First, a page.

With the year rapidly coming to a close, we would like to take some time to highlight the good work coming from SPIE Student Chapters. Many chapters have made an extra effort to get out into their community and help foster interest in the fields of optics and photonics. All efforts, from a single student visit to a multi-chapter outreach program, provide pre-college (K-12) students with valuable positive experiences in science.
Students at José Vasconcelos School experiment with their telescopes.
The chapter at Tecnológico de Monterrey hosted two main outreach events. The first activity, called Terrific Telescopes, took place in José Vasconcelos School, located in Guadalupe, NL, and was conducted using the “Hands-on Optics” kit. There were a total of thirty-eight K-12 students. Another activity aimed to introduce K-12 students to the topic of Liquid Crystals by implementing the "mood patch" experiment. This is a permanent activity the chapter does every semester, with great results. From Fall 2007 – Spring 2008 they visited three different schools; performing the activity with almost 110 students.
The annual Optical Sciences Camp was held from June 9 to 13, 2008, at the University of Arizona with the title of “Optics, Lighting the Way to the Future.” Eighteen high school students participated. Twenty-five different hands-on workshops/presentations were offered, and fourteen were hosted by SPIE student chapter members. Students learned about many topics in optics such as medical imaging, polariscopes, quantum optics, and visual optics. They also had opportunities to interact with current graduate students in the College of Optical Sciences. The chapter received great feedback from high school students!
Participants of the ten day workshop in their telescope making session.
Chapter members at Cochin University of Science and Technology hosted a Ten Day workshop for School Children: "Physics: Scope and Awareness." Created for school children from institutions across Kerala, the workshop was inaugurated by Prof. V. Unnikrishnan Nayar, Science Dean of Cochin University, on 16th April 2008. The goal of the workshop was to give young students a basic exposure to interesting aspects of physics. Hands-on experience in physics, optics, and telescope making were arranged by the students of the chapter. The workshop also provided an opportunity for students to see some of the frontier experiments being carried out in the research labs of the Department.
Penn State chapter officer Michael Stinger instructs elementary students on various optic phenomena.
On a sunny Friday in June, Michael Stinger visited the Kelly Elementary school on behalf of the SPIE chapter at the Pennsylvania State University as part of their on-going optics outreach program. Stinger visited a second grade class, and provided 16 students with a hands-on opportunity to learn about some basic phenomena in optics; including polarization, wavelength, and refractive index. Asked about about the usefulness of teaching optics to second graders, Stinger says "It's never too early for optics! Children are curious about their world."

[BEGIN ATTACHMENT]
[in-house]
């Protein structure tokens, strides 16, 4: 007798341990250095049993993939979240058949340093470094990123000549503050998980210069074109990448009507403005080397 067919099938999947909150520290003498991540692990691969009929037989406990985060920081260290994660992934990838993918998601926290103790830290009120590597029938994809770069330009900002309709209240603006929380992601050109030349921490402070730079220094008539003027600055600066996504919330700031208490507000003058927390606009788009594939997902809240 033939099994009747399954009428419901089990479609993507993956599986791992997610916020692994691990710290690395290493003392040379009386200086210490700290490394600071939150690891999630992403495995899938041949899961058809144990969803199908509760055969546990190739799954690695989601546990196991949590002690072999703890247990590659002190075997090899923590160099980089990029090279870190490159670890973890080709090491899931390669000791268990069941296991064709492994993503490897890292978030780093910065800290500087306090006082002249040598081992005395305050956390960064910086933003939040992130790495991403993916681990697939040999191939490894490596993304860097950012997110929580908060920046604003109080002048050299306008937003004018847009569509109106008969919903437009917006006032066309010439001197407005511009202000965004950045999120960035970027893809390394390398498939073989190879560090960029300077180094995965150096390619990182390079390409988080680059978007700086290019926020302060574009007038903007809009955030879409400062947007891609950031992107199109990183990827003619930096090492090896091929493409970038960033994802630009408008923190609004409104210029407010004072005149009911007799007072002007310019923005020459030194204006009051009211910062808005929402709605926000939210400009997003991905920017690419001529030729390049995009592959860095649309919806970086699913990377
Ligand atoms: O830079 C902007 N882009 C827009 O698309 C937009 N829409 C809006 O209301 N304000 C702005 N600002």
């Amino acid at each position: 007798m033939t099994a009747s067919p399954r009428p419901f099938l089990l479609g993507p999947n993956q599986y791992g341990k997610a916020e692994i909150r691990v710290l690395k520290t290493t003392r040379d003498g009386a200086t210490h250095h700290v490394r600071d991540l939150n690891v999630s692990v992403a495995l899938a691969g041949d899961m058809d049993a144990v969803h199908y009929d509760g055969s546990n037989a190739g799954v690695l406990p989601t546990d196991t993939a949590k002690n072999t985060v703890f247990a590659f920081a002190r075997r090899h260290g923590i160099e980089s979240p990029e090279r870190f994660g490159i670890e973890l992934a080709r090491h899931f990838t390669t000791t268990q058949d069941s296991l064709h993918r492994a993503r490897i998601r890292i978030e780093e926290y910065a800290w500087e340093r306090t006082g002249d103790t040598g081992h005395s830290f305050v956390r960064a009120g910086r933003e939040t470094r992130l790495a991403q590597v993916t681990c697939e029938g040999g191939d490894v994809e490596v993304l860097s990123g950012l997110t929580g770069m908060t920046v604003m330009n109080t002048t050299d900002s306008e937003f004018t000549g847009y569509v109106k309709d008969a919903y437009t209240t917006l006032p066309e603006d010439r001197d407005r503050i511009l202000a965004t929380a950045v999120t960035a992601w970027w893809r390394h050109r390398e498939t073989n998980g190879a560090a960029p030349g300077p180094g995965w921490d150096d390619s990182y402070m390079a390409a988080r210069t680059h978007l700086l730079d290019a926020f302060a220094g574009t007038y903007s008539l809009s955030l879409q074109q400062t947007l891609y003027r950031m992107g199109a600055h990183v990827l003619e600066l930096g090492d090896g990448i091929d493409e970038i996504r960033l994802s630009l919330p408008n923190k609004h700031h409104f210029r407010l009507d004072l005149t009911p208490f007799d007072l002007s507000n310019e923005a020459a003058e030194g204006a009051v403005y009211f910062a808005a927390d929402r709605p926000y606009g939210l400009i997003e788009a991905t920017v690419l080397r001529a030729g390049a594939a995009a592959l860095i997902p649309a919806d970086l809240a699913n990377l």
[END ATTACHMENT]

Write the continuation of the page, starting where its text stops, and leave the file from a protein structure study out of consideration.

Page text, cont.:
Global Outreach Effort
Through a grant from the European Commission, the Network of Excellence in Micro-Optics (NEMO) designed an outreach package called the EduKit. NEMO's goal for the EduKit program is to expose students to the potential of micro-optics in science and engineering applications. The heart of the kit is a plastic card containing diffractive and refractive optical elements. Combined with a laser, this card can produce a large range of beam patterns, from simple splitting and grid patterns to complex images and words.
The SPIE Student Chapter at the Vrije Universiteit in Brussel has taken the lead in disseminating the EduKit to 21 other SPIE Student Chapters in the world. The plan is to get a first round of feedback on the kit by the end of the year so that the program can be reviewed and improvements made on the materials.
The challenge of the kit is integrating it into pre-college classroom instruction. Diffractive optics can be a mind-bending topic, especially for young students who are perhaps just being introduced to simple ray-tracing and basic geometric optics. Finding good ways to use the kit materials and the included lessons is the subject of the 2008 Outreach challenge from SPIE. Chapters participating in the first round of the kit evaluation can compete for $2000 in awards by producing short video demonstrations of basic principles and lessons that are possible with the kit. For the competition, videos can be uploaded to the SciVee.tv website and will be judged by a panel of science education experts. The overall goal is to produce a supplement of materials that can expand the accessibility of the kit.
SPIE Student Services thanks all chapters for their consistent dedication to outreach and promotion of science to the younger generation. Please be sure to note all outreach activities in your chapter reports and include estimates of the number of students served through your efforts.